Why are Spanish people so loud?

Madrid   Sun Mar 21, 2010 12:12 am GMT
The spanish people do speak loud, and they love to argue, try watching Salvame..!!,,hahaa.. they like to speak over someone else speaking and thus its louder.., saying that though they are nice people, but they loose there heads within a split second..!! I don't understand that at all..hahhaa..
Noil   Sun Mar 21, 2010 8:03 pm GMT
I too have this impression about hispanics.

1---This can be cultural.
Maybe because i watched many 90's americans movies,with al pacino,sean penn etc,and almost always has a hispanic,immigrant,wearing floral shirts,trading drugs,...
And sometimes one guy are walking in the other side of the street and they scream "arriba".
And these guys are violent,always someone die in these movies.
2---Add also the fact that they always are fighting for give the impression of "exoticity","tropicity" and "sensuality".
I think that hispanic propaganda is the easiest to be found.
They are always wanting to be known by everybody,instead of just chill like everyone else(germans,portuguese,italians,british etc).
3---Their foreign policy is very agressive.
They are always invading the other countries.Annexing other cultures.Owing money.
Add do this the fact that latin america is a communist continent.
Everybody there is screaming with red clothes,saying that us is the devil.
The exceptions are brazil,surinames,guiana,colombia,chile and peru.
We almost cant hear about these countries.
Franco   Sun Mar 21, 2010 8:32 pm GMT
I don't know from where did you get that Brazil is a kind of a capitalist paradise among its red Spanish speaking neighbors. Maybe you ate too much rotten bacalhau tonigh. Lula, yet another Latin American leftist leader, is close friend of Hugo Chavez and Castro. Despite he is not as extremist as these two, he still shares a lot of their populism. For example Lula said recently that ongoing financial crisis has to be blamed to "blue-eyed individuals". I was amazed that the president of a country like Brazil had the guts to say that idiocy. It seems that cheap anti-white populism sells among the pardo populace.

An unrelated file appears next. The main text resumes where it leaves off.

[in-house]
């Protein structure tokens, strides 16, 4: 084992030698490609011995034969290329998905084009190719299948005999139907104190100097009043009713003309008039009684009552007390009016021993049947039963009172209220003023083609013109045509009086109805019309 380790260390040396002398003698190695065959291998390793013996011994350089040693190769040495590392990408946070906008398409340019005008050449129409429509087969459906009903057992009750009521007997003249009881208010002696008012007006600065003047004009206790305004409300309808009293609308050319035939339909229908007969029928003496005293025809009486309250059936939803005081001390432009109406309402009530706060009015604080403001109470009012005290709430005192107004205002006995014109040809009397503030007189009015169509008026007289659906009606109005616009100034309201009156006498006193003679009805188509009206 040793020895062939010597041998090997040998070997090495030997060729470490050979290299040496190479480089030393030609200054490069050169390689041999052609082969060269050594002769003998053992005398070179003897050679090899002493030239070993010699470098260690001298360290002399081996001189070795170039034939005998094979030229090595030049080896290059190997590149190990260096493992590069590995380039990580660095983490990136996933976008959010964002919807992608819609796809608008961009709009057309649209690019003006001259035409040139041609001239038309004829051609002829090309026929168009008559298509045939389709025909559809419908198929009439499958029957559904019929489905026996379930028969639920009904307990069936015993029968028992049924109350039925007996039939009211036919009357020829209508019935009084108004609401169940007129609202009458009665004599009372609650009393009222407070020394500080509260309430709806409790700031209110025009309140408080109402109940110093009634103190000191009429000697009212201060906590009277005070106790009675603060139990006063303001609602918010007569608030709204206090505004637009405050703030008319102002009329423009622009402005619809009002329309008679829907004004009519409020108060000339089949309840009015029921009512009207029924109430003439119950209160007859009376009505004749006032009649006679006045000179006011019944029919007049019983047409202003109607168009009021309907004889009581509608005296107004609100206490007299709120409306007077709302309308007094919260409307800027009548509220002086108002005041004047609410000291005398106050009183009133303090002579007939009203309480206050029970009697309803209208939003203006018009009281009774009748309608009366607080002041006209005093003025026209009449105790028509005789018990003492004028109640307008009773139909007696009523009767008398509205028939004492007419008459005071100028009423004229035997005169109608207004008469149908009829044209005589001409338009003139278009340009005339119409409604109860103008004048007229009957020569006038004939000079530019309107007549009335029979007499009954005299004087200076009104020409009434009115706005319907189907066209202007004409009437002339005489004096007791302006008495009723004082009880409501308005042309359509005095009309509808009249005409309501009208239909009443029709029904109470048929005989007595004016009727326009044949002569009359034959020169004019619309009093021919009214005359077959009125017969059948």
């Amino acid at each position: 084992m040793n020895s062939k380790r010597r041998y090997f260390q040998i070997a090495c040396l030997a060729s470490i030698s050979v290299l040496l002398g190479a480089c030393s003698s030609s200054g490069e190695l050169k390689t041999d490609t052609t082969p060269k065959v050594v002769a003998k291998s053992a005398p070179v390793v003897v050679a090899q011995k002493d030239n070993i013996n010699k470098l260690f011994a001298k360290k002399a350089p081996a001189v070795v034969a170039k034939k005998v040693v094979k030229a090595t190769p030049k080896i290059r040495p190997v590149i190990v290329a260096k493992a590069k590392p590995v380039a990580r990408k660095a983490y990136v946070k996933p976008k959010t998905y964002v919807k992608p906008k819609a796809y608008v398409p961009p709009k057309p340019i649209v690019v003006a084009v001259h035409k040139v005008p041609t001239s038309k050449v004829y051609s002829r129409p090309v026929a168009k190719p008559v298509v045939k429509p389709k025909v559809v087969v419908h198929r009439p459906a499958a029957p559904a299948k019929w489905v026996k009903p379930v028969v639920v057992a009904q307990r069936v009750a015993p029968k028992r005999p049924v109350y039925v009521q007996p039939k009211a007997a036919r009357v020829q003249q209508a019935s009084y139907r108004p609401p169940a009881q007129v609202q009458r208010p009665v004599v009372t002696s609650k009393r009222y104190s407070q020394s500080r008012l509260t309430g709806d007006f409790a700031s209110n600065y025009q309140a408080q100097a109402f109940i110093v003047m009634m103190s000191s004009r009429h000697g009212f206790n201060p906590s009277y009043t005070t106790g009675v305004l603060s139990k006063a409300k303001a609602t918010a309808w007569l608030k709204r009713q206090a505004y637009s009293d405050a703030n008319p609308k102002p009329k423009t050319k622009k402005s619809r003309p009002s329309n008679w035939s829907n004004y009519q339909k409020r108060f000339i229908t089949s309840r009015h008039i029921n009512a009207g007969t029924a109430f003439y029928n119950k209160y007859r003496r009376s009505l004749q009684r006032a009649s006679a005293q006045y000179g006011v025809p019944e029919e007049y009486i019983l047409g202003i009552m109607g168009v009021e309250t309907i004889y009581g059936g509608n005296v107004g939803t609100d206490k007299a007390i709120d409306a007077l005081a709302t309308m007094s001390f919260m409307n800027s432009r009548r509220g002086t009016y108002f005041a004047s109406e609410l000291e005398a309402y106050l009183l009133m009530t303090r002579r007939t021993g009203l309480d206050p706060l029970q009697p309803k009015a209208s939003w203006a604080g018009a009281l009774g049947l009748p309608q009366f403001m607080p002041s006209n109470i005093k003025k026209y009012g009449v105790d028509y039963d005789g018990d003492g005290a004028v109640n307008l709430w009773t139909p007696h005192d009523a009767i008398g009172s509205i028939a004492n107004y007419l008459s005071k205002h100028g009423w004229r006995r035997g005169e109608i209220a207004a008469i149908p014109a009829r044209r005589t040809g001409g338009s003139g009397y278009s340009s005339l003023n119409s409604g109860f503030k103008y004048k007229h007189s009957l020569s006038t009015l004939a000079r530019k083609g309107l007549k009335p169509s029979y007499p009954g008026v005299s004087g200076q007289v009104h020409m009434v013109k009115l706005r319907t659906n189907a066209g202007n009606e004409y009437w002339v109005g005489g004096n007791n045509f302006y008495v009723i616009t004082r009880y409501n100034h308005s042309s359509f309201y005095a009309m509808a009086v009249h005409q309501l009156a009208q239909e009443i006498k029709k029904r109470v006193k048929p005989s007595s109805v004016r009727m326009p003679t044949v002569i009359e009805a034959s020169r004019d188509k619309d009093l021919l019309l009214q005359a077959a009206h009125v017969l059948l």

Ren   Mon Mar 22, 2010 1:29 pm GMT
Lula is an idiot..and thank god his term is ending this year I must agree! I wish his plane would crash somewhere in the atlantic coast.

Anyway...yes the spanish are quite loud, but so are we brazilians, and italians...lol
Franco   Mon Mar 22, 2010 11:45 pm GMT
There are only two reliable countries in Latin America, one of them is Chile and the other one is Costa Rica . The rest are banana republics.
Ren   Tue Mar 23, 2010 12:31 pm GMT
Right Franco. lol and those words coming out of your mouth make it even more reliable.
Franco   Tue Mar 23, 2010 12:50 pm GMT
Don't be so happy. At least these two countries are Spanish speaking. There is only one Portuguese speaking country in Latin America, Brazil, and it must be put inevitably in the sack of banana republics. In fact bananas is an important crop in Brazil, isn't it?.
Ren   Tue Mar 23, 2010 12:58 pm GMT
Not more than Mexico lol. Brazil outweights those spanish speaking countries and hey, I am quite happy to be the only Portuguese speaking country in the Americas. Do not see anything wrong with that.
Franco   Tue Mar 23, 2010 1:04 pm GMT
India also outweights Luxembourg, but I prefer to live in Luxembourg than in India, or in Uruguay rather than in Brazil.
Ren   Thu Mar 25, 2010 2:41 pm GMT
Well I am glad. One less hispanic douchebag here in Brazil :)
fraz   Thu Mar 25, 2010 3:36 pm GMT
It's not just the fact that Spanish people are loud, but they all seem to talk at the same time.
Risun   Thu Mar 25, 2010 7:31 pm GMT
Native speakers of Spanish probably won't know what you're talking about.